34 Spouses Describe the Moment They Knew a Diagnosis Wouldn't Break Their Marriage


No marriage is perfect, and parenting a child with special needs can take its toll on any relationship. But instead of focusing on divorce rates, The Mighty wanted to hear from our readers about the moment they knew a diagnosis could never break their marriage.

This is what you had to say:

1. “My husband and I have always dreamed about a little house on the river. And I knew it would be OK when he said, ‘We might need three rocking chairs on the porch so she has a place to sit with us.’” — Sandy Berens Salinas

2. “My husband held me as I was crying; some people had been staring and whispering at us at a family festival. I was worried no one would ever be friendly when we went anywhere, and his response to me was, ‘We don’t need anyone else. We’ll be each other’s friends and company.‘” — Rachael Bradley

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Mike (dad) and Landon Bradley

3. “We were in the NICU hallway right after our son was diagnosed with Down syndrome, and I looked right at my husband and said, ‘I will understand if you want to leave us, but I am keeping my son and bringing him home.’ He was so shocked that I would even say that. He replied, ‘No way, I would never leave. We are in this together.’” — Dawn Rewerts Jenks

4. “My son’s dad and I broke up before the official diagnosis of autism was made, but it would’ve ended regardless. I knew our son was autistic, and anytime I brought it up, my husband always called me a hypochondriac. Now, almost two years later, we still aren’t together, but I feel like the diagnosis brought us together to this place where we are actually friends and are successfully co-parenting. The diagnosis ended all the fighting for us and made us realize what’s really important is our boy and helping him reach his maximum potential.” — Brittany Nicole Rose

5. “I was still pregnant when we got our diagnosis at the doctor’s office. I burst into tears. My husband put his arm around me, and the doctor left us alone for a moment. My husband said, ‘We are going to give her the best life she can have.’ And that was it. We didn’t even know then what exactly we were in for, what the diagnosis meant exactly, but we knew whatever happened, we were in it together, and we would be there for her, as a family.” — Jennifer Morgan

6. “The day after our unborn daughter’s diagnosis with spina bifida, I was on the couch, back to the world, tears freely flowing. I was deeply grieving the baby I thought I was pregnant with before finding out there were abnormalities at our ultrasound. I’ll forever and ever credit my husband for saving me, and I’ll never forget him sitting down next to me and saying these words: ‘Cheer up, Charlie (his nickname for me). This isn’t the end of the world.’ I knew in that second we would get through this and do it together. That was three years ago, and we’re rocking this whole ‘special needs parent’ thing, if I do say so myself!” — Kristen Slone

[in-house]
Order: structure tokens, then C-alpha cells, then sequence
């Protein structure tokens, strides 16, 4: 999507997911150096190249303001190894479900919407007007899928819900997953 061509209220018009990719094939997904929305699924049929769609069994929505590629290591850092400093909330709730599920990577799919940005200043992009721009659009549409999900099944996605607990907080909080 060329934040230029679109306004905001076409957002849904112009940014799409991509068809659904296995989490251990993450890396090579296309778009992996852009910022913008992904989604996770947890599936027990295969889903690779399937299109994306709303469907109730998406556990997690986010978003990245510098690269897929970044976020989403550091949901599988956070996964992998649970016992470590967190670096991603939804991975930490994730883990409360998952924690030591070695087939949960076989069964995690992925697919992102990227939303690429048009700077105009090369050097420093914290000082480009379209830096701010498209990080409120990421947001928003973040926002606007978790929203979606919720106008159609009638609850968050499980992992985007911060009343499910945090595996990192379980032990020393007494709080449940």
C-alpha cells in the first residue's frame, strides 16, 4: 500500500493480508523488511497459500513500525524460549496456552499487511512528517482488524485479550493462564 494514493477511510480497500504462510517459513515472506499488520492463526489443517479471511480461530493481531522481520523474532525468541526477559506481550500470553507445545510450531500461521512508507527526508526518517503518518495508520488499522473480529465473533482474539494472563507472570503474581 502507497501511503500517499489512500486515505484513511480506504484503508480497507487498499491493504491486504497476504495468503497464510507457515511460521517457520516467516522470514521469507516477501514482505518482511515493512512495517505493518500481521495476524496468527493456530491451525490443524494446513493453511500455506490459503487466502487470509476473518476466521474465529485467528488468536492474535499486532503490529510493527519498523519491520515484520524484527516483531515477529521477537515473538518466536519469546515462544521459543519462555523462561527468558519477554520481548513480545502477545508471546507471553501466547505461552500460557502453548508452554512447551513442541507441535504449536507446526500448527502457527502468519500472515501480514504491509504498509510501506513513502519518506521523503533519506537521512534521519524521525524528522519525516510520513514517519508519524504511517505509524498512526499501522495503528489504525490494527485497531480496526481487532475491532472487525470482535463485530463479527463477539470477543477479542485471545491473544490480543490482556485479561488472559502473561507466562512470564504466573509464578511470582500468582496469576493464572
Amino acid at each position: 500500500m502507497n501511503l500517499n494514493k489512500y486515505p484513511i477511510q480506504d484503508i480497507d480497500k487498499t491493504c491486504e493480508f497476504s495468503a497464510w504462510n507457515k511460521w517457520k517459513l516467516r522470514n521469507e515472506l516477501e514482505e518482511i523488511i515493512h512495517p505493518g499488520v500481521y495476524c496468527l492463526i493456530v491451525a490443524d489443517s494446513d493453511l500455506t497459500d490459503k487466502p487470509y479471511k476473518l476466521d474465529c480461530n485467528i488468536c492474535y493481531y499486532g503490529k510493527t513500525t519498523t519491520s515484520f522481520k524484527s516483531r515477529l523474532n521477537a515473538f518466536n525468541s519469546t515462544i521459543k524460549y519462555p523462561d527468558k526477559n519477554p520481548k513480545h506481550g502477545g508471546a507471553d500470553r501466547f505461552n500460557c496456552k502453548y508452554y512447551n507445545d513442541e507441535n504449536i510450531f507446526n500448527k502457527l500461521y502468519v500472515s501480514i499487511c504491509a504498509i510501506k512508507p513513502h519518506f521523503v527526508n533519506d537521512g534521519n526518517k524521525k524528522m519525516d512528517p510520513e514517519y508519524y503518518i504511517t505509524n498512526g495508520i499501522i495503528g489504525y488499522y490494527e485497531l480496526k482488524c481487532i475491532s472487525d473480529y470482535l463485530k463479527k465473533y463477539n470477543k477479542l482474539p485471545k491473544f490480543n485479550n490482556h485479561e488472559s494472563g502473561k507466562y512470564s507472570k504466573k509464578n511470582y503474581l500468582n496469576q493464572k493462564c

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Rob, Kristen, Quinn and Liv Slone

7. “My husband looked at our daughter with Down syndrome and then me and said, ‘We asked for a healthy baby and we got a healthy, perfect baby girl!’ We were young parents at ages 25 and 26 and didn’t know our daughter had Down syndrome before birth. It was quite a shock, but my husband had just put everything into perspective with that one sentence. She’s healthy and perfect. Twenty years later, our marriage is stronger than ever.” — Barb Check Goldinger

8. “We were in the NICU. We came home one night, and I was a mess. Our son had a brain injury at birth, and I wept and cried thinking about his future. My husband comforted me and carried me. A few nights later, I was feeling much more optimistic about things, but he was struggling. So I comforted him and carried him as he cried. It was the most beautiful balance of one carrying the other when we needed it, and I knew we were in one of those ‘worse’ moments in our ‘for better or worse’ vows, but I knew we would be OK because he carried me when I needed it and let me carry him when he needed it.” — Lindsay Vanzandt

9. “After the diagnosis, we both took the rest of the afternoon off, drove to the park and talked for four hours. We made agreements about boundaries with the outside world and making us the important thing. Above all else we were a family, and she was no less our daughter. We spoke about not letting it take over our lives. We agreed that we didn’t know how we were going to get through it, but we were going to get through it together. We almost separated before the talk. That was 13 years ago, and we are still happily together.” — Maura Fenlon- Treffeisen

10. “About a week after we got the official diagnosis, the doctor called my wife to follow up. I could tell from her face and tone that she was struggling to keep it together, and she had tears in her eyes by the time she hung up. She told me after that he was explaining all of the things my son would never do, including talking. For some reason it was really important to him that she understood my son’s limitations. She was upset, and I was angry, so we agreed that he could go **** himself, and we would not take anymore calls from him. He might be an expert in autism, but he’s not an expert in my son. That day we vowed to always believe in our son and never put limits on what he could accomplish. That was the day I knew that our marriage would be fine. We have our struggles, but when it comes to my son, we are fighting on the same team.” — Darrin Steele